So I decided to take a second look at Substack. I’d first heard of Substack when I interviewed Daniel Ortberg more than a year ago, shortly before he launched his newsletter, The Shatner Chatner. Hamish McKenzie, one of Substack’s founders, was after me to start a paid newsletter of my own, but I always resisted. I had a good thing going writing the Kottke.org newsletter, Noticing, and I strongly felt that free newsletters would always beat paid ones. I even wrote a long essay about it, called “Unlocking the Commons,” where I made this argument:
The most economically powerful thing you can do is to buy something for your own enjoyment that also improves the world. This has always been the value proposition of journalism and art. It’s a nonexclusive good that’s best enjoyed nonexclusively.
Anyways. This is a prediction for 2018 and beyond. The most powerful and interesting media model will remain raising money from members who don’t just permit but insist that the product be given away for free. The value comes not just what they’re buying, but who they’re buying it from and who gets to enjoy it.
The bigger those two pools get — the bigger the membership, and the bigger the audience — the better it gets for everyone. This is why we need more tools, so more people can try to do it. PBS as a service.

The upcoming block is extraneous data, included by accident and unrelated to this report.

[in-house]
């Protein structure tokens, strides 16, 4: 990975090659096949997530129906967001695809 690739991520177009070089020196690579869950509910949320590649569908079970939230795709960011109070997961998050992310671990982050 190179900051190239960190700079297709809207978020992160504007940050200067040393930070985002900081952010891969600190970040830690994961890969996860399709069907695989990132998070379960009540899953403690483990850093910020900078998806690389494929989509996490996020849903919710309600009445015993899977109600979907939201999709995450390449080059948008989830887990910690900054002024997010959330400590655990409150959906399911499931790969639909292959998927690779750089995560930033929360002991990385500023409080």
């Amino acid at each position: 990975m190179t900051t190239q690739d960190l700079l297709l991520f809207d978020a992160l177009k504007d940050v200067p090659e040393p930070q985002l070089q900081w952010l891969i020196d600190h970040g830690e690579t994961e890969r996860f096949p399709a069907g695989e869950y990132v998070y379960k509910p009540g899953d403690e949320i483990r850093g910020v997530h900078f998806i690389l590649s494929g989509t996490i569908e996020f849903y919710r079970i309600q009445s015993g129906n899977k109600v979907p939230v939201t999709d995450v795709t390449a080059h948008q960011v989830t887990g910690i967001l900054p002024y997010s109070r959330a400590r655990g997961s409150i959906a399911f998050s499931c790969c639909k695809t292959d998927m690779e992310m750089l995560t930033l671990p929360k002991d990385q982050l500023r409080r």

Have I changed my mind? No I have not. But I think I’ve found a different way to skin the same cat, and experiment with unlocking the commons in the process.
So, here’s the deal. This newsletter—which I’m calling The Amazon Chronicles—will sell paid memberships. These will be $5/month, or $50/year. It will also offer free subscriptions. These will cost nothing.
As long as I get at least 200 paid subscribers (let’s call them “members”), free subscribers will get all the same newsletters members get (give or take housekeeping emails that will only make sense to folks who are paying money).
Essentially, the whole site will be free to anyone who signs up. That will be a newsletter a week, rounding up the biggest and best Amazon coverage, plus original reporting and analysis. The same newsletter, for everybody.
If I can get 400 members, I’ll move the newsletter publication rate up to twice a week. And again, free subscribers will get virtually all the same newsletters that paid ones get. (Paid members get some other benefits, like the ability to comment on stories, but nothing will be behind a paywall.)